Alcohol Regulation and Crime
NBER Working Paper No. 15828
Issued in March 2010
NBER Program(s): HE LE
We provide a critical review of research in economics that has examined causal relationships between alcohol use and crime. We lay out several causal pathways through which alcohol regulation and alcohol consumption may affect crime, including: direct pharmacological effects on aggression, reaction time, and motor impairment; excuse motivations; venues and social interactions; and victimization risk. We focus our review on four main types of alcohol regulations: price/tax restrictions, age-based availability restrictions, spatial availability restrictions, and temporal availability restrictions. We conclude that there is strong evidence that tax- and age-based restrictions on alcohol availability reduce crime, and we discuss implications for policy and practice.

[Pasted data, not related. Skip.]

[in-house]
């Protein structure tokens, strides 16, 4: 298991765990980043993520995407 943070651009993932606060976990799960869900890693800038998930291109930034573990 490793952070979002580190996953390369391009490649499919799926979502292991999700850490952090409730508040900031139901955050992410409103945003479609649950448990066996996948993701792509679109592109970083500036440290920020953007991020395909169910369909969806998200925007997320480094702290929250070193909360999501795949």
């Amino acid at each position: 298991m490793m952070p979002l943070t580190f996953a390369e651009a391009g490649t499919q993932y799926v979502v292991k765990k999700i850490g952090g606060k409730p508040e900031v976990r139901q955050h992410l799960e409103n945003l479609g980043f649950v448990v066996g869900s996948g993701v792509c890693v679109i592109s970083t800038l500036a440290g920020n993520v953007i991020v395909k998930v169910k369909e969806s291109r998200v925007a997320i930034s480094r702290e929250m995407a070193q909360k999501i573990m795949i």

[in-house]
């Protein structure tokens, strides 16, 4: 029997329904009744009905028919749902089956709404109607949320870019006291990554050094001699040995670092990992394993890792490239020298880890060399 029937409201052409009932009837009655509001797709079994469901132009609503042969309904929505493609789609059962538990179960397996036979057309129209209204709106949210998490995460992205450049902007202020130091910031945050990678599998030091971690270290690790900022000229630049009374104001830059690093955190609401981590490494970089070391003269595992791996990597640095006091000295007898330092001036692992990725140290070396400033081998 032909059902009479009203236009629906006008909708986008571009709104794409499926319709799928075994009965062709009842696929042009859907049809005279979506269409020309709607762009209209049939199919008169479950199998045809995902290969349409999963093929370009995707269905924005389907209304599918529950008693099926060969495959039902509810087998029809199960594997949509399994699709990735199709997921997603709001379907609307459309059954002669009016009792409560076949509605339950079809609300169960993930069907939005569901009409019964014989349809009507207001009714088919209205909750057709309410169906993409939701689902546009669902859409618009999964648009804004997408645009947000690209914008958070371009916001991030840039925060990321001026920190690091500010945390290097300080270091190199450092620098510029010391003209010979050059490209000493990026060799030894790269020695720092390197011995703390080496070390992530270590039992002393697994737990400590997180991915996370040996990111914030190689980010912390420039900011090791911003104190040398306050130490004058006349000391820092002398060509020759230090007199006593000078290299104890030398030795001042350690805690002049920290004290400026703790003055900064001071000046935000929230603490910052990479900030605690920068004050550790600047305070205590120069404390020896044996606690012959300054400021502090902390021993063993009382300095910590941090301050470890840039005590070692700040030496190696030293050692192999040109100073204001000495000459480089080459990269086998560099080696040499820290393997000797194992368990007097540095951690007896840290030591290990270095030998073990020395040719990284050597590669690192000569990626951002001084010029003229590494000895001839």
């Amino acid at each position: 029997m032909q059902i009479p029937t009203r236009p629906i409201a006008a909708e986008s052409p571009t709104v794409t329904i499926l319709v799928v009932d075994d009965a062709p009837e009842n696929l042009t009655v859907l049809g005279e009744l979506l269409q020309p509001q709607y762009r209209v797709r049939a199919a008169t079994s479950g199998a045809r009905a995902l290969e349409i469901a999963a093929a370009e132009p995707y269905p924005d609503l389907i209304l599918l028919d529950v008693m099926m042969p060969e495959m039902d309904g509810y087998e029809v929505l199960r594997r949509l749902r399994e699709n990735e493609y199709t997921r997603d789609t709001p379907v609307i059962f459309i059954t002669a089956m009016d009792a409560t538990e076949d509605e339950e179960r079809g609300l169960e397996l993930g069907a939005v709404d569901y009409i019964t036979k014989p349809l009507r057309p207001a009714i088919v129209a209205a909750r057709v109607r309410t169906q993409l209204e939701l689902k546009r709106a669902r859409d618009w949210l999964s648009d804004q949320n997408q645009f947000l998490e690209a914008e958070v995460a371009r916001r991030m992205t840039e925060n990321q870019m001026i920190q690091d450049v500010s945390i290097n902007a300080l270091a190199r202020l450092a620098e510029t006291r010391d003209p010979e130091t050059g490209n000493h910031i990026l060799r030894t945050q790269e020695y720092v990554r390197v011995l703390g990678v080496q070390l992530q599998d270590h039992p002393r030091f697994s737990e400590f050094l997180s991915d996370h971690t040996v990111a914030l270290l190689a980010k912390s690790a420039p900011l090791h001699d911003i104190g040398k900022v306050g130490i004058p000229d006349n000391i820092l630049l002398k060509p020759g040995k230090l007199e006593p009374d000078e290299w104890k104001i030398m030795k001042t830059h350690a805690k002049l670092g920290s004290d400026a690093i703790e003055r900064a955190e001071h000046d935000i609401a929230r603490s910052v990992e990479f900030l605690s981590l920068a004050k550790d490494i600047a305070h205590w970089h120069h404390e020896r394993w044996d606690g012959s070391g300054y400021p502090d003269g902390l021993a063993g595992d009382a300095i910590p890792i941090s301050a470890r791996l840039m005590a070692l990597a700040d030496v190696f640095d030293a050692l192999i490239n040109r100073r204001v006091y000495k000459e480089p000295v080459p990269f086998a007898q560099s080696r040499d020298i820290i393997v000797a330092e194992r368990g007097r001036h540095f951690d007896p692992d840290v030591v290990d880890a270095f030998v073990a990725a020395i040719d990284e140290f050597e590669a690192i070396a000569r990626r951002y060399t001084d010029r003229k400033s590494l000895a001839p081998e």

The NBER Bulletin on Aging and Health provides summaries of publications like this.
You can sign up to receive the NBER Bulletin on Aging and Health by email.
Machine-readable bibliographic record -
Document Object Identifier (DOI): 10.3386/w15828
Published: Alcohol Regulation and Crime, Christopher Carpenter, Carlos Dobkin. in Controlling Crime: Strategies and Tradeoffs, Cook, Ludwig, and McCrary. 2011
Users who downloaded this paper also downloaded these:
||w7982 An Economic Analysis of Alcohol, Drugs, and Violent Crime in the National Crime Victimization Survey
|Jackson and Owens
||w15872 One for the Road: Public Transportation, Alcohol Consumption, and Intoxicated Driving
|Dills, Miron, and Summers
||w13759 What Do Economists Know About Crime?
||w15894 Education Policy and Crime
|Markowitz, Nesson, Poe-Yamagata, Florence, Deb, Andrews, and Barnett
||w17918 Estimating the Relationship between Alcohol Policies and Criminal Violence and Victimization